GLORIFIED – Fifth Sunday in Lent, Year B

March 21, 2021

Revised Common Lectionary
Jeremiah 31:31-34
Psalm 51:1-12 or Psalm 119:9-16
Hebrews 5:5-10
John 12:20-33

Lectionary for Mass (RC)
Jeremiah 31:31-34
Psalm 51:3-4, 12-13, 14-15 (12a)
Hebrews 5:7-9
John 12:20-33

During this time of pandemic many of us have nearly forgotten the rush that often accompanies holiday celebrations—gathering to hear concerts or watch fireworks on the Fourth of July or traveling at Thanksgiving or Christmas to be with family.

Holiday excitement is part of the backdrop in today’s Gospel reading. Jesus and his disciples have made their way to Jerusalem for Passover—the third such pilgrimage in the Gospel of John—and the word about Jesus has clearly gotten around. After raising his friend Lazarus back to life after four days in the tomb, he had entered the Holy City to the acclaim of the crowds even as the religious authorities were plotting to kill him. In the hustle and bustle of a city flooded with pilgrims, some Greek visitors approach Philip with a simple request, “Sir, we wish to see Jesus” (John 12:21).

When Philip and Andrew relay this request to Jesus, he responds in a way that suggests that the time for casual conversation had passed: “The hour has come for the Son of Man to be glorified” (12:23). The excitement of holiday activities must now give way to the mission for which he had been sent and into which he was inviting his followers. His hour had come and soon he would be “lifted up” on the cross. Just as Jesus would be “glorified” in his death, so too would his followers find eternal life by risking the loss of their own lives.

The three Synoptic Gospels recount a voice from heaven at both the baptism and transfiguration of Jesus, but in John the voice is heard only here, in the midst of the crowd at this crucial moment. Jesus declares and God’s voice affirms that his hour had come at last—the time for the death by which he would glorify God and God would glorify him. The death of Jesus is not an act of appeasement to satisfy an angry, vengeful deity, but rather is his glorification. On the cross he is exalted, “lifted up” to declare God’s judgment, to drive out “the ruler of this world” (12:31), and to draw all people to himself (12:32).

As we approach the celebrations of Holy Week and Easter, today’s Gospel once again proclaims the overflowing love of God that is revealed as Jesus is lifted up on the cross. His death has opened the way to life for all people without distinction. As he is glorified, he declares judgment on powers that diminish life—political leaders who favor the rich over the poor, religious authorities who protect institutional privilege at the expense of victims, social structures that support discrimination or exclusion.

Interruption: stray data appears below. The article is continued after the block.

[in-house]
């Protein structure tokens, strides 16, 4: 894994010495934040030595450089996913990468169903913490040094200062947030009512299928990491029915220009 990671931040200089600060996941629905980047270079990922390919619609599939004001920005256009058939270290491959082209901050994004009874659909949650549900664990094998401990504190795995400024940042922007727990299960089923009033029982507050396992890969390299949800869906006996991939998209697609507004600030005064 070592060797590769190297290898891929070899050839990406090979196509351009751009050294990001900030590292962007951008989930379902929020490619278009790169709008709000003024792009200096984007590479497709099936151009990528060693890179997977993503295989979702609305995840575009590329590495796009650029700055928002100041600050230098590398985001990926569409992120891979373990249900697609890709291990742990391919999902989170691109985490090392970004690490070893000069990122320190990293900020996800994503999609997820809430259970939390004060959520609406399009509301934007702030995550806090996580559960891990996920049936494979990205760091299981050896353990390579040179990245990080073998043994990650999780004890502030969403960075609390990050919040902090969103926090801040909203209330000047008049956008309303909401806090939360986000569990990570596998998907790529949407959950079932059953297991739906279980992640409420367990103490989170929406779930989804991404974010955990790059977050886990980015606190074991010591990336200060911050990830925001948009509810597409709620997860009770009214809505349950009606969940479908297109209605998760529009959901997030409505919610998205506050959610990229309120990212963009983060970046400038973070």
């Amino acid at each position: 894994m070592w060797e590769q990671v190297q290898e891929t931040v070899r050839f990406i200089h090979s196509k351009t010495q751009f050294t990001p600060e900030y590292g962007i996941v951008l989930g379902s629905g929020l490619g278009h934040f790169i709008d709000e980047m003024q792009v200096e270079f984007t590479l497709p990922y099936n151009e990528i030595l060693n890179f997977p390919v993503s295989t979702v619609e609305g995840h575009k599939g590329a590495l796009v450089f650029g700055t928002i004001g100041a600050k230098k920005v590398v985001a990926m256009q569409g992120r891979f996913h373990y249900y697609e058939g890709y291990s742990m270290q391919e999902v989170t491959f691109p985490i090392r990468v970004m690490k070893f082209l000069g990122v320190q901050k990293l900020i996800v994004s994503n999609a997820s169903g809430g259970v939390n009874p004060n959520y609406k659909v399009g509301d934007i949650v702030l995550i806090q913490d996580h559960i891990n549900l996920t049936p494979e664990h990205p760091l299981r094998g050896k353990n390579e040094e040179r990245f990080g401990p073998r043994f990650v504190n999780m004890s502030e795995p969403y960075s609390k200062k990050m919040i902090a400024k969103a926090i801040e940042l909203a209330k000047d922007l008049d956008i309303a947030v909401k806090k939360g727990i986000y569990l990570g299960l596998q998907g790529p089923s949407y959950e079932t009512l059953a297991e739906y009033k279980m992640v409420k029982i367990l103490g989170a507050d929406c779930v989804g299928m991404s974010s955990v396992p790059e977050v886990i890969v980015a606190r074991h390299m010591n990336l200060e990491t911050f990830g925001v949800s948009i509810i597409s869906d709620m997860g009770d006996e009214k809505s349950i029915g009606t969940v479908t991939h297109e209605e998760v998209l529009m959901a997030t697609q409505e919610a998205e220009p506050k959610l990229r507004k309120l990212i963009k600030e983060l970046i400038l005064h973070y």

The Good News of Christ’s glorification on the cross is accompanied by the call to follow him on the same path. As it was for him, that choice can be costly. We may fear losing too much if we let go of—or even own up to—our privilege, if we seek forgiveness or extend it to someone with whom we are alienated, if we place the good of another above our own convenience. In today’s Gospel Jesus sets before us the paradox that the only path to life is through death: “Those who love their life lose it, and those who hate their life in this world will keep it for eternal life” (12:25).

A Hymn for Today: “O God, Who Gives Us Life and Breath”

On each Sunday of Lent, the Lectionary selections from the Hebrew Scriptures present God’s faithful covenant love throughout the history of the chosen people. Today’s reading, Jeremiah 31:31-34, perhaps the best known and most important passage in that entire book, proclaims a new covenant that God will write on people’s hearts. This text from Jeremiah provides part of the basis for this hymn by Carl P. Daw, Jr., FHS.

O God who gives us life and breath,
who shapes us in the womb,
who guards our lives from birth to death,
then leads us from the tomb:
deliver us from fears that kill
the life we have from you.
Help us to know your Spirit still
is making all things new.

O God, who calls your people out
to venture and to dare,
to plumb the bleak abyss of doubt
and find you even there:
when we despair in wandering
through wastes of empty lies,
refresh us with the living spring
of hope that never dies.

O God of covenant and law,
revealed in cloud and flame,
your mighty deeds evoke our awe;
we dare not speak your name.
Yet we by faith are drawn to you
and will your people prove,
as on our hearts you write anew
the covenant of love.

Text: Carl P. Daw, Jr., 1990. © 1990, Hope Publishing Co. Used by permission under OneLicense #A-729857.

Image Credit: Trinity Church, Boston – Cross, 1877

“Word and Song: A Lectionary Reflection” is written by the Executive Director of The Hymn Society, Rev. Dr. Mike McMahon. For his full bio, click here and scroll down to the “staff” section.